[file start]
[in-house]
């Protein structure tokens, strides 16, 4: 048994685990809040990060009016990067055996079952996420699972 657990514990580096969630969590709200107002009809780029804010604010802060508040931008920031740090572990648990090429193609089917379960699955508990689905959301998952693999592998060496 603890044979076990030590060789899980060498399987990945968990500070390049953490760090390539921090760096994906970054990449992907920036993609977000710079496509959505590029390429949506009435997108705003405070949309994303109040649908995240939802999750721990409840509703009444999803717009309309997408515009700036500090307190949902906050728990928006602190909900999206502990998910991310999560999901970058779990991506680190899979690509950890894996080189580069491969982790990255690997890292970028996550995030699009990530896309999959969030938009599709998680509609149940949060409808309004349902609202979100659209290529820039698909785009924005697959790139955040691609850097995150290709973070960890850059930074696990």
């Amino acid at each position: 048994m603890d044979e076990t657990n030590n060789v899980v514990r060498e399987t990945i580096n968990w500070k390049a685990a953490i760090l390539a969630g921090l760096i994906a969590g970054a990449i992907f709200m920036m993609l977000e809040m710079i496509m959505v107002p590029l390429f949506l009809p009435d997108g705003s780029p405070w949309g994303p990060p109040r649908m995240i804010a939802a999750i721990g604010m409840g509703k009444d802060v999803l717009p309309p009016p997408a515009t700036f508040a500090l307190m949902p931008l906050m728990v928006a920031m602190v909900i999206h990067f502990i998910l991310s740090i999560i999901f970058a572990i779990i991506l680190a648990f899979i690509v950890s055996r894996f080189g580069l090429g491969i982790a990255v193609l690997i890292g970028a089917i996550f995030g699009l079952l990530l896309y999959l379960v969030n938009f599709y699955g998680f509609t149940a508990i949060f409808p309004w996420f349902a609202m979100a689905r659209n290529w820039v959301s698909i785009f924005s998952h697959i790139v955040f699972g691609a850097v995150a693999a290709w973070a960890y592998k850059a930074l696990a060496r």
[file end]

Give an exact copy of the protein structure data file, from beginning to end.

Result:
[in-house]
């Protein structure tokens, strides 16, 4: 048994685990809040990060009016990067055996079952996420699972 657990514990580096969630969590709200107002009809780029804010604010802060508040931008920031740090572990648990090429193609089917379960699955508990689905959301998952693999592998060496 603890044979076990030590060789899980060498399987990945968990500070390049953490760090390539921090760096994906970054990449992907920036993609977000710079496509959505590029390429949506009435997108705003405070949309994303109040649908995240939802999750721990409840509703009444999803717009309309997408515009700036500090307190949902906050728990928006602190909900999206502990998910991310999560999901970058779990991506680190899979690509950890894996080189580069491969982790990255690997890292970028996550995030699009990530896309999959969030938009599709998680509609149940949060409808309004349902609202979100659209290529820039698909785009924005697959790139955040691609850097995150290709973070960890850059930074696990």
């Amino acid at each position: 048994m603890d044979e076990t657990n030590n060789v899980v514990r060498e399987t990945i580096n968990w500070k390049a685990a953490i760090l390539a969630g921090l760096i994906a969590g970054a990449i992907f709200m920036m993609l977000e809040m710079i496509m959505v107002p590029l390429f949506l009809p009435d997108g705003s780029p405070w949309g994303p990060p109040r649908m995240i804010a939802a999750i721990g604010m409840g509703k009444d802060v999803l717009p309309p009016p997408a515009t700036f508040a500090l307190m949902p931008l906050m728990v928006a920031m602190v909900i999206h990067f502990i998910l991310s740090i999560i999901f970058a572990i779990i991506l680190a648990f899979i690509v950890s055996r894996f080189g580069l090429g491969i982790a990255v193609l690997i890292g970028a089917i996550f995030g699009l079952l990530l896309y999959l379960v969030n938009f599709y699955g998680f509609t149940a508990i949060f409808p309004w996420f349902a609202m979100a689905r659209n290529w820039v959301s698909i785009f924005s998952h697959i790139v955040f699972g691609a850097v995150a693999a290709w973070a960890y592998k850059a930074l696990a060496r």